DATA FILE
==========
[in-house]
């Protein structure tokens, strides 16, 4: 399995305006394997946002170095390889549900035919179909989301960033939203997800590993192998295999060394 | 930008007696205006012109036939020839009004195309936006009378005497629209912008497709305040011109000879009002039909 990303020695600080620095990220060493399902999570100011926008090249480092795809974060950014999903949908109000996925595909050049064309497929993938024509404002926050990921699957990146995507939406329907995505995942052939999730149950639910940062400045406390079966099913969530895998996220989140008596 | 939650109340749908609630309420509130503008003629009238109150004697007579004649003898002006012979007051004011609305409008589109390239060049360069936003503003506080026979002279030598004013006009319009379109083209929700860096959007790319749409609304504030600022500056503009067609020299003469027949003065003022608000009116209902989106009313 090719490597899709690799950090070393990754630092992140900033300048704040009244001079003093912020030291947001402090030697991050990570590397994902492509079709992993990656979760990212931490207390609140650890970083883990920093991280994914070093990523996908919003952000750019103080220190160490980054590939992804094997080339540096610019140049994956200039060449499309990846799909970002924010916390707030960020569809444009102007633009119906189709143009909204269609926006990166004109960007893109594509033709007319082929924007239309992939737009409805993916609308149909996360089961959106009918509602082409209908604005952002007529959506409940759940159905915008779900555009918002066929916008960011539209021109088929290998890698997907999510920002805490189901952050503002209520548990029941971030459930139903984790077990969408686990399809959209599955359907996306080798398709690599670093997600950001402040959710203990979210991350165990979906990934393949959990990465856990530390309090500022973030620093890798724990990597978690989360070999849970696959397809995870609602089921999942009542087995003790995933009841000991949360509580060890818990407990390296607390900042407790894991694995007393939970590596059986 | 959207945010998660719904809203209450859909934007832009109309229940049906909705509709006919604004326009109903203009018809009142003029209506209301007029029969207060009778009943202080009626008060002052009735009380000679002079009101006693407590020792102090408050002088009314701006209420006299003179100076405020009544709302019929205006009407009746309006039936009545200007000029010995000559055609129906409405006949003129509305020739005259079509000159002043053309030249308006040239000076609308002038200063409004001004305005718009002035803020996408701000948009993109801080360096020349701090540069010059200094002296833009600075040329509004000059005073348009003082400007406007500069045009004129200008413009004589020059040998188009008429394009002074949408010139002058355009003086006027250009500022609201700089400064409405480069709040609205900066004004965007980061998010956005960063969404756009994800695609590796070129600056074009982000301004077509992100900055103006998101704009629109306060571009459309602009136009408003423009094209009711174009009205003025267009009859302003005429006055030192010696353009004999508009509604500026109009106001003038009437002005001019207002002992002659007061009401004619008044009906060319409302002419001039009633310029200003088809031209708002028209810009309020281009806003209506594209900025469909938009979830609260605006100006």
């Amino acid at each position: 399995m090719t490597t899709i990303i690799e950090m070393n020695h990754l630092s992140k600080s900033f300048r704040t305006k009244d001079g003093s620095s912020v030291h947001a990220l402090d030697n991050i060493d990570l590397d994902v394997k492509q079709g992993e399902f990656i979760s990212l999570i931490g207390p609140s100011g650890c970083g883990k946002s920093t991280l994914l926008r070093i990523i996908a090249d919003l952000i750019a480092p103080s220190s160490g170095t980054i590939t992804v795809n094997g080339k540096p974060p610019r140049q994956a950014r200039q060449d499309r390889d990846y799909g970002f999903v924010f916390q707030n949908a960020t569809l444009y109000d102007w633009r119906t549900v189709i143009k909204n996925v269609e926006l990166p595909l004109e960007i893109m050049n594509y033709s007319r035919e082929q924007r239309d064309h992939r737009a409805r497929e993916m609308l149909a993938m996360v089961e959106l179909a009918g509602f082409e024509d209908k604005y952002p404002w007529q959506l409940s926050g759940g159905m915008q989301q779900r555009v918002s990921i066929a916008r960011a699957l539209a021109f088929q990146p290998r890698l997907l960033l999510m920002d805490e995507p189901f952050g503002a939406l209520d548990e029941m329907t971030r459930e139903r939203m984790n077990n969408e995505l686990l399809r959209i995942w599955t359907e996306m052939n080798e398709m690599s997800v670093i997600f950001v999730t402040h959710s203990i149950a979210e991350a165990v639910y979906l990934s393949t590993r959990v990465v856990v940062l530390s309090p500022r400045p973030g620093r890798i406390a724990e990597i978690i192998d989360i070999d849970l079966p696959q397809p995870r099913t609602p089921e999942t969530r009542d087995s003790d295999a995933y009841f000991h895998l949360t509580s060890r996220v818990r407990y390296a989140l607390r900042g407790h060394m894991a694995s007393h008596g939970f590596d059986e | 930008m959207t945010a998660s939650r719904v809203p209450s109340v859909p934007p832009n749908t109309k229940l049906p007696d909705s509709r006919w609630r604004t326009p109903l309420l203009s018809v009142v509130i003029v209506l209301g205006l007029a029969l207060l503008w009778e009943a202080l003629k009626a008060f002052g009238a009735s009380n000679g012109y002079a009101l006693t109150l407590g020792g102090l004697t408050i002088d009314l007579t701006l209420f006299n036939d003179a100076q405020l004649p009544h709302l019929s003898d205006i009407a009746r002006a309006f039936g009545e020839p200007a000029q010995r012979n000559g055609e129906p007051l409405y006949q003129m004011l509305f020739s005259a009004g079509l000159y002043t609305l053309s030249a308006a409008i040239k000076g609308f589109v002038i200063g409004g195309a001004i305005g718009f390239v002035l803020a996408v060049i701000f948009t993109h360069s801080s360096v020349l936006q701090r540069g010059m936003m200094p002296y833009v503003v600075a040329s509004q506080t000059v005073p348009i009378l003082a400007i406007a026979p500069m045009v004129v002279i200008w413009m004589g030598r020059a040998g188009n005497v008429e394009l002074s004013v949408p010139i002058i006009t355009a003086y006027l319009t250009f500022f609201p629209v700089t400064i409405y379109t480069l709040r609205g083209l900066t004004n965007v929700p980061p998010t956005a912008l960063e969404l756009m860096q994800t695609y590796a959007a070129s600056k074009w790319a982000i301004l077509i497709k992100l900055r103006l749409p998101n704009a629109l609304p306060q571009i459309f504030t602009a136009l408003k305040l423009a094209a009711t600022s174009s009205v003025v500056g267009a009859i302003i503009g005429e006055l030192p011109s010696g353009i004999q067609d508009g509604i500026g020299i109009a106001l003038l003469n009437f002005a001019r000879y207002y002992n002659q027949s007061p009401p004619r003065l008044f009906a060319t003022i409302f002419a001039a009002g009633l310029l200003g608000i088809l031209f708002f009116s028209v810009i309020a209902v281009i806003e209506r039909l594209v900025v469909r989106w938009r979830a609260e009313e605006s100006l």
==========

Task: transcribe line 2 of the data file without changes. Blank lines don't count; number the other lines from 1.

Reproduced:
């Protein structure tokens, strides 16, 4: 399995305006394997946002170095390889549900035919179909989301960033939203997800590993192998295999060394 | 930008007696205006012109036939020839009004195309936006009378005497629209912008497709305040011109000879009002039909 990303020695600080620095990220060493399902999570100011926008090249480092795809974060950014999903949908109000996925595909050049064309497929993938024509404002926050990921699957990146995507939406329907995505995942052939999730149950639910940062400045406390079966099913969530895998996220989140008596 | 939650109340749908609630309420509130503008003629009238109150004697007579004649003898002006012979007051004011609305409008589109390239060049360069936003503003506080026979002279030598004013006009319009379109083209929700860096959007790319749409609304504030600022500056503009067609020299003469027949003065003022608000009116209902989106009313 090719490597899709690799950090070393990754630092992140900033300048704040009244001079003093912020030291947001402090030697991050990570590397994902492509079709992993990656979760990212931490207390609140650890970083883990920093991280994914070093990523996908919003952000750019103080220190160490980054590939992804094997080339540096610019140049994956200039060449499309990846799909970002924010916390707030960020569809444009102007633009119906189709143009909204269609926006990166004109960007893109594509033709007319082929924007239309992939737009409805993916609308149909996360089961959106009918509602082409209908604005952002007529959506409940759940159905915008779900555009918002066929916008960011539209021109088929290998890698997907999510920002805490189901952050503002209520548990029941971030459930139903984790077990969408686990399809959209599955359907996306080798398709690599670093997600950001402040959710203990979210991350165990979906990934393949959990990465856990530390309090500022973030620093890798724990990597978690989360070999849970696959397809995870609602089921999942009542087995003790995933009841000991949360509580060890818990407990390296607390900042407790894991694995007393939970590596059986 | 959207945010998660719904809203209450859909934007832009109309229940049906909705509709006919604004326009109903203009018809009142003029209506209301007029029969207060009778009943202080009626008060002052009735009380000679002079009101006693407590020792102090408050002088009314701006209420006299003179100076405020009544709302019929205006009407009746309006039936009545200007000029010995000559055609129906409405006949003129509305020739005259079509000159002043053309030249308006040239000076609308002038200063409004001004305005718009002035803020996408701000948009993109801080360096020349701090540069010059200094002296833009600075040329509004000059005073348009003082400007406007500069045009004129200008413009004589020059040998188009008429394009002074949408010139002058355009003086006027250009500022609201700089400064409405480069709040609205900066004004965007980061998010956005960063969404756009994800695609590796070129600056074009982000301004077509992100900055103006998101704009629109306060571009459309602009136009408003423009094209009711174009009205003025267009009859302003005429006055030192010696353009004999508009509604500026109009106001003038009437002005001019207002002992002659007061009401004619008044009906060319409302002419001039009633310029200003088809031209708002028209810009309020281009806003209506594209900025469909938009979830609260605006100006």